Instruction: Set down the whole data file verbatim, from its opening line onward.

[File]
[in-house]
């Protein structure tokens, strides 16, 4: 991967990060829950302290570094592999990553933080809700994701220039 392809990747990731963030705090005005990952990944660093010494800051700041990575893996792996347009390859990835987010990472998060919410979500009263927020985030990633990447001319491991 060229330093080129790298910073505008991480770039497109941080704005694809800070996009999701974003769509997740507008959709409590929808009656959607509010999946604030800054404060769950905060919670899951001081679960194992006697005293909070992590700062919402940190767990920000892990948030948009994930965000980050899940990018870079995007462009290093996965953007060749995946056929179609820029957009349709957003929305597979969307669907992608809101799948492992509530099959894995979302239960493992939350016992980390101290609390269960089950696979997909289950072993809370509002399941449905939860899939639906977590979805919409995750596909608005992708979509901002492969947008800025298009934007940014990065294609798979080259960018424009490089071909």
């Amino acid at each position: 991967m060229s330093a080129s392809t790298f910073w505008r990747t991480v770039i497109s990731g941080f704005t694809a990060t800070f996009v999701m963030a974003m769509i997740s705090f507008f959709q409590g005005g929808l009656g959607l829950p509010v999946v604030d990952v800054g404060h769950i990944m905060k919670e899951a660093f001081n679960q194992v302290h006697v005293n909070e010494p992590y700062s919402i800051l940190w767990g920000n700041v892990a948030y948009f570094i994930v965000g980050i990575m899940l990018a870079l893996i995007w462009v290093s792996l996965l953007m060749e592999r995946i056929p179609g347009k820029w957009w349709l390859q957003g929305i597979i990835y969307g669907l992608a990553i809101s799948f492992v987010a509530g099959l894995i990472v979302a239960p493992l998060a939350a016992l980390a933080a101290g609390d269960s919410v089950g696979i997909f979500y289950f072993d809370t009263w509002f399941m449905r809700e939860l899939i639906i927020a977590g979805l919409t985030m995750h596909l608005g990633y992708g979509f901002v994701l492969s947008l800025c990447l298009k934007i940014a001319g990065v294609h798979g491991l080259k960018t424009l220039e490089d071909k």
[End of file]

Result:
[in-house]
């Protein structure tokens, strides 16, 4: 991967990060829950302290570094592999990553933080809700994701220039 392809990747990731963030705090005005990952990944660093010494800051700041990575893996792996347009390859990835987010990472998060919410979500009263927020985030990633990447001319491991 060229330093080129790298910073505008991480770039497109941080704005694809800070996009999701974003769509997740507008959709409590929808009656959607509010999946604030800054404060769950905060919670899951001081679960194992006697005293909070992590700062919402940190767990920000892990948030948009994930965000980050899940990018870079995007462009290093996965953007060749995946056929179609820029957009349709957003929305597979969307669907992608809101799948492992509530099959894995979302239960493992939350016992980390101290609390269960089950696979997909289950072993809370509002399941449905939860899939639906977590979805919409995750596909608005992708979509901002492969947008800025298009934007940014990065294609798979080259960018424009490089071909």
């Amino acid at each position: 991967m060229s330093a080129s392809t790298f910073w505008r990747t991480v770039i497109s990731g941080f704005t694809a990060t800070f996009v999701m963030a974003m769509i997740s705090f507008f959709q409590g005005g929808l009656g959607l829950p509010v999946v604030d990952v800054g404060h769950i990944m905060k919670e899951a660093f001081n679960q194992v302290h006697v005293n909070e010494p992590y700062s919402i800051l940190w767990g920000n700041v892990a948030y948009f570094i994930v965000g980050i990575m899940l990018a870079l893996i995007w462009v290093s792996l996965l953007m060749e592999r995946i056929p179609g347009k820029w957009w349709l390859q957003g929305i597979i990835y969307g669907l992608a990553i809101s799948f492992v987010a509530g099959l894995i990472v979302a239960p493992l998060a939350a016992l980390a933080a101290g609390d269960s919410v089950g696979i997909f979500y289950f072993d809370t009263w509002f399941m449905r809700e939860l899939i639906i927020a977590g979805l919409t985030m995750h596909l608005g990633y992708g979509f901002v994701l492969s947008l800025c990447l298009k934007i940014a001319g990065v294609h798979g491991l080259k960018t424009l220039e490089d071909k």